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  4. I like the idea of spreading the chairing around a bit – a nice break for you perhaps? Is it a group that has a group conscience, etc? Or is it more of a service meeting? I ask so that perhaps other members can take committments on this one. Just a thought, to piggyback on what the other folks said here so far!

    As for the woman – don’t worry so much about where she seeks…sounds like she is a bit of a mess at the moment (weren’t we all, and can be if we aren’t watching our step) so she might be jumping around and floundering. As you mentioned, just be there if she reaches out again. Perhaps she isn’t quite ready yet. We’ve seen this time and time again, haven’t we?

    And yes to what was said about cutting yourself some slack…you’re doing great. 🙂

    Paul

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    • Paul, thanks for the piggyback, I just said to Iceman above that my response will probably be a future blog post, because there is a lot to say on this subject, and it would be so great to get the opinion of the blogosphere on this one. I have done group conscience in the past, and the group is very comfortable (maybe too comfortable?) with my leading the group. I haven’t asked in a great while, though, so it may be time to revisit this conversation.

      Yes, the woman (sigh) is a bit of a mess. I did receive another puzzling late night text, I would surmise that she is not quite ready yet, at least in the honesty department anyway. I think I am more comfortable in this respect… I can be there for her without feeling like I need to solve her problems, and this is true progress for me! It is so reassuring to have your validation on this subject, Paul, it means a lot!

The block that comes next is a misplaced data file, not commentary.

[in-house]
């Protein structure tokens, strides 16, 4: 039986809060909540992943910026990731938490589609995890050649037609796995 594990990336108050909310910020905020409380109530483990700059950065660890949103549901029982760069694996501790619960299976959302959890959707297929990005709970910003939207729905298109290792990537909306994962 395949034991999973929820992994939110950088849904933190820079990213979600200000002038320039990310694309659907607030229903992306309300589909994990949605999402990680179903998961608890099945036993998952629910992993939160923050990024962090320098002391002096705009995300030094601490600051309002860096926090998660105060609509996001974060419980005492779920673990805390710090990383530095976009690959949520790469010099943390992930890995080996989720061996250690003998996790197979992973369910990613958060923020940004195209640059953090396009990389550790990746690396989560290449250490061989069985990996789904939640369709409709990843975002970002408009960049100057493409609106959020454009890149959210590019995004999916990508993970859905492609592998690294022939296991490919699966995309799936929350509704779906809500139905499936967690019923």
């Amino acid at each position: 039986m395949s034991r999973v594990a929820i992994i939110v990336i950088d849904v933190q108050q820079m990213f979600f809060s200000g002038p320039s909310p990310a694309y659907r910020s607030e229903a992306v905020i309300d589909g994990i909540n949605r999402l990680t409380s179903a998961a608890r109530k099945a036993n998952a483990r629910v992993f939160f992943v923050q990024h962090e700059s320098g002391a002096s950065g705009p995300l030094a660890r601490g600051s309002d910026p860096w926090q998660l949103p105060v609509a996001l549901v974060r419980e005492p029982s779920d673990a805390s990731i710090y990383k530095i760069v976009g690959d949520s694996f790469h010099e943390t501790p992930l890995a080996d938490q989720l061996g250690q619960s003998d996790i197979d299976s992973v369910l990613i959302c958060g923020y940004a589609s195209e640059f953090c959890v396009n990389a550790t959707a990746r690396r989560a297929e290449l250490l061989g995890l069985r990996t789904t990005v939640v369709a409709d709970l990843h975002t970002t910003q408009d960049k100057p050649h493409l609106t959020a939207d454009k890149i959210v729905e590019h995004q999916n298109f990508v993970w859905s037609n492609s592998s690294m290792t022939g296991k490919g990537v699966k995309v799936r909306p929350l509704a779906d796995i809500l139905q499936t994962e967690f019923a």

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      • Not sure if it would work for you, but I know of some groups that leaves the chair position open and anyone in that group can chair that day. Heck, even if no one from that homegroup is there, anyone can chair. Might be too loosey goosey for you, but it certainly gives people the opportunity to step up (BIG confession – in 3+ years, I have never chaired a meeting!) without there being a “formal” group conscious on it / schedule.

        More commonly, though, is that there are hard dates set. So on Aug 1, let’s say, there has to be a new chair starting that day. Up here, it’s different than many other meetings – the chair rotates every single meeting – it’s not a three month commitment or anything like that (it’s rare that it is). So what they will do is at the group conscience they will schedule people for the meeting days – Joe on the 13th, Melissa on the 20th, David the 27th, etc.

        Anyway, I am rambling, but those are the options that I am familiar with up in these parts… 🙂

        Great service, Josie, though…seriously. Not many people start meetings proper like you have done. Fantastic…in the end, you’re keeping sober, right ? 🙂

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  5. Stopping by for my check-in.

    Seventeen attendees … wow. Are you still chairing this meeting? Delegate, delegate, delegate. That’s my big slice of wisdom. The Law of Reciprocity applies here. And since I know you, a little, I feel free to share openly: Giving too much makes others weak (we disable them) and we over burden self. Just my opinion.

    If a sponsee wants what we have they follow direction as we followed direction. Our best thinking got us in our newly sober seat. We need to borrow someone else’s thinking, for a while.
    xxo

    Like